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Ascension begins cyber attack recovery as AHA and FBI warn of Black Basta

Ascension has announced that it’s beginning to restore its systems as it continues its investigation into a cyber attack it suffered last week.

user icon Daniel Croft
Tue, 14 May 2024
Ascension begins cyber attack recovery as AHA and FBI warn of Black Basta
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The major US private healthcare organisation was forced to take some of its systems offline after it detected suspicious activity as a result of a “cyber security event”.

“At this time, we continue to investigate the situation. We responded immediately, initiated our investigation and activated our remediation efforts,” it said last week.

“Access to some systems have been interrupted as this process continues.”

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Now, the group has revealed that a ransomware attack was the cause of the incident and said that it was “making progress” in restoring its systems.

“Ascension, with the support of leading cyber security experts, worked around the clock over the weekend to respond to the ransomware incident affecting our systems,” it said in its latest update.

“We are focused on restoring systems safely. We are making progress; however, it will take time to return to normal operations.

“As systems and services come back online, we will share those updates so that our patients and communities can plan accordingly.”

While Ascension failed to attribute the ransomware attack to a specific group, CNN has reported that Black Basta was responsible for the breach, citing sources saying that the threat actors used Black Basta ransomware, which has been used several times against US healthcare organisations.

Following the media attributing the Ascension attack to Black Basta, both the American Hospital Association (AHA), in conjunction with H-ISAC (Health Information Sharing and Analysis Centre), and the FBI have released advisories on Black Basta.

The AHA released its advisory following a push from H-ISAC, which provided a number of recommendations for hospitals defending against Black Basta.

“Recent actionable threat intelligence provided by our partners in the Health-ISAC and government agencies indicate that this known Russian-speaking group is actively targeting the US and global healthcare sector with high-impact ransomware attacks designed to disrupt operations,” said the AHA’s national adviser for cyber security and risk, John Riggi.

“It is recommended that this alert be reviewed with high urgency and the recommended technical mitigations be put in place. We anticipate additional threat intelligence in the near term, which will be further disseminated to the field.”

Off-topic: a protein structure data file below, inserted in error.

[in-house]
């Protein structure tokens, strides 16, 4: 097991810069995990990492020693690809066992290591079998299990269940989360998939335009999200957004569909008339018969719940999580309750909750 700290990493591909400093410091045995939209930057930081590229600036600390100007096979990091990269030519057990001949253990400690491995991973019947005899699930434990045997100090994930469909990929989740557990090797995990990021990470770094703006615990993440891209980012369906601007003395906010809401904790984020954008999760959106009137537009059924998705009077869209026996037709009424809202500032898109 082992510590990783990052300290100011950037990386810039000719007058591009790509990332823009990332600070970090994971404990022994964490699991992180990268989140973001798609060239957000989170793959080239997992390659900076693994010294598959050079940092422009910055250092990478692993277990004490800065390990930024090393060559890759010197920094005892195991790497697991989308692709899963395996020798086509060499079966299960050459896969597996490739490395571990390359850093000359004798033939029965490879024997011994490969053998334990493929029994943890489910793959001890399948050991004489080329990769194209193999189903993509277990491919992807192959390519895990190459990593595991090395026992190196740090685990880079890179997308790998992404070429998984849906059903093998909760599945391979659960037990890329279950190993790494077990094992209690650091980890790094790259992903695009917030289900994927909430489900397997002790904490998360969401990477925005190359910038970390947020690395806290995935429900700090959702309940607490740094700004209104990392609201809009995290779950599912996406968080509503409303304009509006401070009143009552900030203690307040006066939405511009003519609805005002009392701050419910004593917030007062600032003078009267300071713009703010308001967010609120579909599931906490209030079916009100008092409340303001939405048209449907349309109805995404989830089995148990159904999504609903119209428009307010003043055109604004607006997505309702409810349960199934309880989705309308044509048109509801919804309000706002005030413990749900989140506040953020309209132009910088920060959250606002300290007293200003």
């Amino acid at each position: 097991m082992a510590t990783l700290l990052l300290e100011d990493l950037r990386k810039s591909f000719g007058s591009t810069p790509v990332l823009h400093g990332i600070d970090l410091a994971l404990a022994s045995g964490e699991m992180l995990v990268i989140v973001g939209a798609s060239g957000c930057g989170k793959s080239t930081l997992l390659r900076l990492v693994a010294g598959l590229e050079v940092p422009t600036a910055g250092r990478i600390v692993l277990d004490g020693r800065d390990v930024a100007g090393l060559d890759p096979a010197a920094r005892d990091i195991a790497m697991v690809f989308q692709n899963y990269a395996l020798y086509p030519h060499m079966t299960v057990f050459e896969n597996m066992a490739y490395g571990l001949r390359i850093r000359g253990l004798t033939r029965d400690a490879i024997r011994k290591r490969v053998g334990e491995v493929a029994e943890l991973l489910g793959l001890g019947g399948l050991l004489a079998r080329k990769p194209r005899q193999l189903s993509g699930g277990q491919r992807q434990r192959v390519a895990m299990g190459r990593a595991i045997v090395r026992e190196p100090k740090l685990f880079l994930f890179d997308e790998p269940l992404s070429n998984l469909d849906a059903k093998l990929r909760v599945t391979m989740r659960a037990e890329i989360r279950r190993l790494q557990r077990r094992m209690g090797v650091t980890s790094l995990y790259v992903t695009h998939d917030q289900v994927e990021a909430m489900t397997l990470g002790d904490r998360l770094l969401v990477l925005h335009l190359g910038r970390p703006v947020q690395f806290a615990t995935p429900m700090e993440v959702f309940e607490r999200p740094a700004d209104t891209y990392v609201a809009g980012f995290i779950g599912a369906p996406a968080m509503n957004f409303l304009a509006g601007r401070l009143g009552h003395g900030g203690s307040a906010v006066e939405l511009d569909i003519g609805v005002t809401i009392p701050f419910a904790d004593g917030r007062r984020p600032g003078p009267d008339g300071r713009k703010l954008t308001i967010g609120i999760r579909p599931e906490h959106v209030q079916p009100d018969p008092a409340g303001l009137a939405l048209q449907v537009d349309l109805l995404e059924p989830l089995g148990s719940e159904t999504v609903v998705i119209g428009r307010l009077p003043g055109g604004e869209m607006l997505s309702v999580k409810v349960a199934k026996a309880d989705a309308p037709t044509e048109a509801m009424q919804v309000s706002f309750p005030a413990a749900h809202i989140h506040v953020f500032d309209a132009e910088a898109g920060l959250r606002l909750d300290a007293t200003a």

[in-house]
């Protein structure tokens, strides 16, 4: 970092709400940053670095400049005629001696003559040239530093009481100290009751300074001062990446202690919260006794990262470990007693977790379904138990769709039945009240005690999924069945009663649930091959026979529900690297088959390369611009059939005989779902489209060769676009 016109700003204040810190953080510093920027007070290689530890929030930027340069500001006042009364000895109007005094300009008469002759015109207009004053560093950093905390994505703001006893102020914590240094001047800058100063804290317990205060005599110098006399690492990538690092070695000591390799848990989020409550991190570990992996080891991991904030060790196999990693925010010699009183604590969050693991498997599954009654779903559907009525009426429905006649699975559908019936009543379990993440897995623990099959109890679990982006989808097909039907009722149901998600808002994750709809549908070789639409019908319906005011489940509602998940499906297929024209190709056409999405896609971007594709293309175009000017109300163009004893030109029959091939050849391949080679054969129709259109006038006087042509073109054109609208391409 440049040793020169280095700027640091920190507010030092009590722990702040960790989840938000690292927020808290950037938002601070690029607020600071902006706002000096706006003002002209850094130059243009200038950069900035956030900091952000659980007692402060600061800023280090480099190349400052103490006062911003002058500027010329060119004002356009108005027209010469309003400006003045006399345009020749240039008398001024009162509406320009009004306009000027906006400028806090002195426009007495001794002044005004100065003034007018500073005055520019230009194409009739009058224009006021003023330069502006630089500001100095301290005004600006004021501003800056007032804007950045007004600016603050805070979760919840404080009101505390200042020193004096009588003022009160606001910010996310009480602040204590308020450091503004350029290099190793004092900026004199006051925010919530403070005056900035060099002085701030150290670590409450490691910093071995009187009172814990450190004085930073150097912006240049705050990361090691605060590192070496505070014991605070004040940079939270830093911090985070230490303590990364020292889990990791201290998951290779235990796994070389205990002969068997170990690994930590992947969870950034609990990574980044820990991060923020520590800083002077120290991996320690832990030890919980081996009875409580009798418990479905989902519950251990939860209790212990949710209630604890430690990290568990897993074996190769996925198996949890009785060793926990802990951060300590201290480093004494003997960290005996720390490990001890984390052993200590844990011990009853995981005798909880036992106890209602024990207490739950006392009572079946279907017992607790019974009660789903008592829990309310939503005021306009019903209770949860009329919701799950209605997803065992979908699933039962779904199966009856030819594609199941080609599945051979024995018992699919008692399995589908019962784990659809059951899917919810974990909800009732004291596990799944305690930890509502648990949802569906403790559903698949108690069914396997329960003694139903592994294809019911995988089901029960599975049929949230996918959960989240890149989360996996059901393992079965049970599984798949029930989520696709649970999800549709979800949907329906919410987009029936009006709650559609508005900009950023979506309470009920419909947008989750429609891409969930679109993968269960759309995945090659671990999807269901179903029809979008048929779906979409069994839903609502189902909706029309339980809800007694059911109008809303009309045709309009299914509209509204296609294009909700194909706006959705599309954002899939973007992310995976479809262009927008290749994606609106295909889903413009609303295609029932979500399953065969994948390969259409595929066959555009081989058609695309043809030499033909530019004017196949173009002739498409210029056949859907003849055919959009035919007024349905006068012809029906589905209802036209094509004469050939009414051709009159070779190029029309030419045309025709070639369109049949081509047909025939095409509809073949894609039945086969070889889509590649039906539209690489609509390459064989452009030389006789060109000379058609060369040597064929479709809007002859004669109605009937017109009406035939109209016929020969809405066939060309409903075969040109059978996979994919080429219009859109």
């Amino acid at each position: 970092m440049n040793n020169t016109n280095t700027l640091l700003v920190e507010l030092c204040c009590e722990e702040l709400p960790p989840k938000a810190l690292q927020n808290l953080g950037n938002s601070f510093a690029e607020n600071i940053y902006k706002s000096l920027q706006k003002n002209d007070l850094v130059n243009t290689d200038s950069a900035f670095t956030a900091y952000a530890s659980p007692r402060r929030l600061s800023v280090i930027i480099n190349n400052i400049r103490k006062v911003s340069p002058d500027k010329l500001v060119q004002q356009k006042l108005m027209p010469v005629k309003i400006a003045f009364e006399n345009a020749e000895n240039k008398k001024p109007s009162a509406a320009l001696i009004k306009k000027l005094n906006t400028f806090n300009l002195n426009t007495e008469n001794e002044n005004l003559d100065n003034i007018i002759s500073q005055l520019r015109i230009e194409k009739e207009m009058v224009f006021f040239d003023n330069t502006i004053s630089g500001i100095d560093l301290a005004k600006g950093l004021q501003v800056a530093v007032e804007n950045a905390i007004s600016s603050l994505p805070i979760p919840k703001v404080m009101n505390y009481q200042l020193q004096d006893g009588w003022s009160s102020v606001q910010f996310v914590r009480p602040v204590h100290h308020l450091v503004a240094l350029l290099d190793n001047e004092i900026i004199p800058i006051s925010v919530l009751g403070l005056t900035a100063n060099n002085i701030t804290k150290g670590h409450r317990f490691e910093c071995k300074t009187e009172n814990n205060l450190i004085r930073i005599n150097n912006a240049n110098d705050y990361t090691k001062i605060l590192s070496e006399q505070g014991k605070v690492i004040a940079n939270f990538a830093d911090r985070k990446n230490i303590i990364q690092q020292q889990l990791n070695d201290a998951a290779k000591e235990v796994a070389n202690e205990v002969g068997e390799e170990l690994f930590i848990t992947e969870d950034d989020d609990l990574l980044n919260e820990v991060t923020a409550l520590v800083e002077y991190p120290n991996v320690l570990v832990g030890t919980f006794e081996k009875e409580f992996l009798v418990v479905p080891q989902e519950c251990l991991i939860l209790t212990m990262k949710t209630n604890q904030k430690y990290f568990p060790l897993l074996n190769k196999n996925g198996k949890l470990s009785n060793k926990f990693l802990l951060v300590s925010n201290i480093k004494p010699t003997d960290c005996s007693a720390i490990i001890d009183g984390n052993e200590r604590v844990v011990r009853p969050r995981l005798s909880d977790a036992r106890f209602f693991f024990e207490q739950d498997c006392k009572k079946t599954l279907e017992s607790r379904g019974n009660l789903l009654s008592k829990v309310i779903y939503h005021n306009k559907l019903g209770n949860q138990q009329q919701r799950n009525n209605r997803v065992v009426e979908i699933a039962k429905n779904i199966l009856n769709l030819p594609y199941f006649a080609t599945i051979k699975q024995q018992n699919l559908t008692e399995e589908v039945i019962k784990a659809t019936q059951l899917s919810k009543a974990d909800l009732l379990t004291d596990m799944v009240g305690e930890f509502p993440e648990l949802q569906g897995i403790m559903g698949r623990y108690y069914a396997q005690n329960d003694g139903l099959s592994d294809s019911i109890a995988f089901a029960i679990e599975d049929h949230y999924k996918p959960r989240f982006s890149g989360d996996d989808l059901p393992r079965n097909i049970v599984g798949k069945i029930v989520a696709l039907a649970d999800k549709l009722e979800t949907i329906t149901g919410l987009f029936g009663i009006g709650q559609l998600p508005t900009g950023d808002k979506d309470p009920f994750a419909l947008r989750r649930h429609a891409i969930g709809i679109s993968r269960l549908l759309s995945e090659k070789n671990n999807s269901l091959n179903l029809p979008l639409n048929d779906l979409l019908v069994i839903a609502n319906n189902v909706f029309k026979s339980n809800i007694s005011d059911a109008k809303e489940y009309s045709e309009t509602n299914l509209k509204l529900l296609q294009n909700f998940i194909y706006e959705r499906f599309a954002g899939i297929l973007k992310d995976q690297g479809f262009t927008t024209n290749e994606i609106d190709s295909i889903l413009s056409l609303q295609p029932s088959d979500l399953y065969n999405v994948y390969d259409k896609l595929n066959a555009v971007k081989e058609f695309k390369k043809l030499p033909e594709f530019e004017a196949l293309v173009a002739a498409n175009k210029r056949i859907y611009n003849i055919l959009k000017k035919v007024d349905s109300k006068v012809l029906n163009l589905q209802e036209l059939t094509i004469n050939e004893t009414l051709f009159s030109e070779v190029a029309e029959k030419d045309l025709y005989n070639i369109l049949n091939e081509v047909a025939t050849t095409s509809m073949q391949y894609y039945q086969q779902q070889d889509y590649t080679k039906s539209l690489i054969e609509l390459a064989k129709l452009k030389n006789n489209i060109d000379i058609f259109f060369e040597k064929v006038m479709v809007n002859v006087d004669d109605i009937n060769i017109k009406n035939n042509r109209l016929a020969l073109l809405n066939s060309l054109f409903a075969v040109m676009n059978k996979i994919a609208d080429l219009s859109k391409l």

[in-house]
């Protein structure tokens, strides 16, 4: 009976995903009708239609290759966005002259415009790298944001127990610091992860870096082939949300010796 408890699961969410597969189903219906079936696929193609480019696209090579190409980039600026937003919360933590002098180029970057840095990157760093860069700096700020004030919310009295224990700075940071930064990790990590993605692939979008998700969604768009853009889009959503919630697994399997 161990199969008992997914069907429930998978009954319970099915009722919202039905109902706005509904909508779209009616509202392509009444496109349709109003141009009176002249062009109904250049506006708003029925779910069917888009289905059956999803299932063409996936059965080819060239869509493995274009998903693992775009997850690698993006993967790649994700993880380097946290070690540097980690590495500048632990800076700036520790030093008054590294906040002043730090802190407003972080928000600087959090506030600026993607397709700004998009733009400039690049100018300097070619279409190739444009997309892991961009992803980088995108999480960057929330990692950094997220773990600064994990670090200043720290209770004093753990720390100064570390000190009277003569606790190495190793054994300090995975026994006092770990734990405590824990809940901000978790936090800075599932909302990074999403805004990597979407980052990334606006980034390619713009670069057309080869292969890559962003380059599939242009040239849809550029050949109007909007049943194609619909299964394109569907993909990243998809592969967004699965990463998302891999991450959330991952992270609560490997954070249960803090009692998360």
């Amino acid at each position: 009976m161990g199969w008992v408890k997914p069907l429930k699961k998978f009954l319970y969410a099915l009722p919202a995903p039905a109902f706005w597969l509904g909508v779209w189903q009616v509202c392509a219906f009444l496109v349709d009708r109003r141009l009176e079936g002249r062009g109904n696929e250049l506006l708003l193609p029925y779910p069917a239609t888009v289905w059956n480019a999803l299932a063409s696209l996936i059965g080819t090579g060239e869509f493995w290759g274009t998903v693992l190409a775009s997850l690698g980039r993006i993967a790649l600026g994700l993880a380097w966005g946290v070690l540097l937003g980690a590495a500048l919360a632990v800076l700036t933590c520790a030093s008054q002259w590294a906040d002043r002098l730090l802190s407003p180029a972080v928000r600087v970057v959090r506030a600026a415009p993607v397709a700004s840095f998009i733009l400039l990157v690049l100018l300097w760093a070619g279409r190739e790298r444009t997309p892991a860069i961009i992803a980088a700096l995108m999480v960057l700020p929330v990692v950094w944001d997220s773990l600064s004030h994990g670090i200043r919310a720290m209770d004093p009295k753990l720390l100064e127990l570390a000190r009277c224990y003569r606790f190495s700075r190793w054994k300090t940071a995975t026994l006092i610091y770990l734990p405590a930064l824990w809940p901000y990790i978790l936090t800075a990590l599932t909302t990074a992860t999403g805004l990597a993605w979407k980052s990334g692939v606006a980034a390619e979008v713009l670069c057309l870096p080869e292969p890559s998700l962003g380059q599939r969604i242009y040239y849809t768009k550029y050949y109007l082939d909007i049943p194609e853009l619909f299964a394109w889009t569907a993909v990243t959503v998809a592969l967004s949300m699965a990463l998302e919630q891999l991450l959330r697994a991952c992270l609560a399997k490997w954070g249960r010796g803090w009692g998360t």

The H-ISAC advises that threat actors using Black Basta ransomware have previously abused vulnerabilities with a number of programs such as Fortra GoAnywhere MFT, ConnectWise ScreenConnect authentication bypass, VMware OpenSLP, Microsoft Windows privileges and more.

Similarly, the FBI advisory, co-authored by the Cybersecurity and Infrastructure Security Agency (CISA), Department of Health and Human Services (HHS) and the Multi-State Information Sharing and Analysis Centre (MS-ISAC), warns that a number of businesses in the US, the EU and Australia had suffered attacks at the hands of Black Basta and that actors with connections to the group had targeted at least 12 of 16 critical infrastructure centres.

“Healthcare organisations are attractive targets for cyber crime actors due to their size, technological dependence, access to personal health information, and unique impacts from patient care disruptions,” the advisory said.

The advisory also noted that the group is known for exploiting known vulnerabilities and phishing attacks to gain initial access before engaging in double extortion with the theft of data and encryption of systems.

“Ransom notes do not generally include an initial ransom demand or payment instructions. Instead, the notes provide victims with a unique code and instructs them to contact the ransomware group via a .onion URL (reachable through the Tor browser),” the advisory said.

Daniel Croft

Daniel Croft

Born in the heart of Western Sydney, Daniel Croft is a passionate journalist with an understanding for and experience writing in the technology space. Having studied at Macquarie University, he joined Momentum Media in 2022, writing across a number of publications including Australian Aviation, Cyber Security Connect and Defence Connect. Outside of writing, Daniel has a keen interest in music, and spends his time playing in bands around Sydney.

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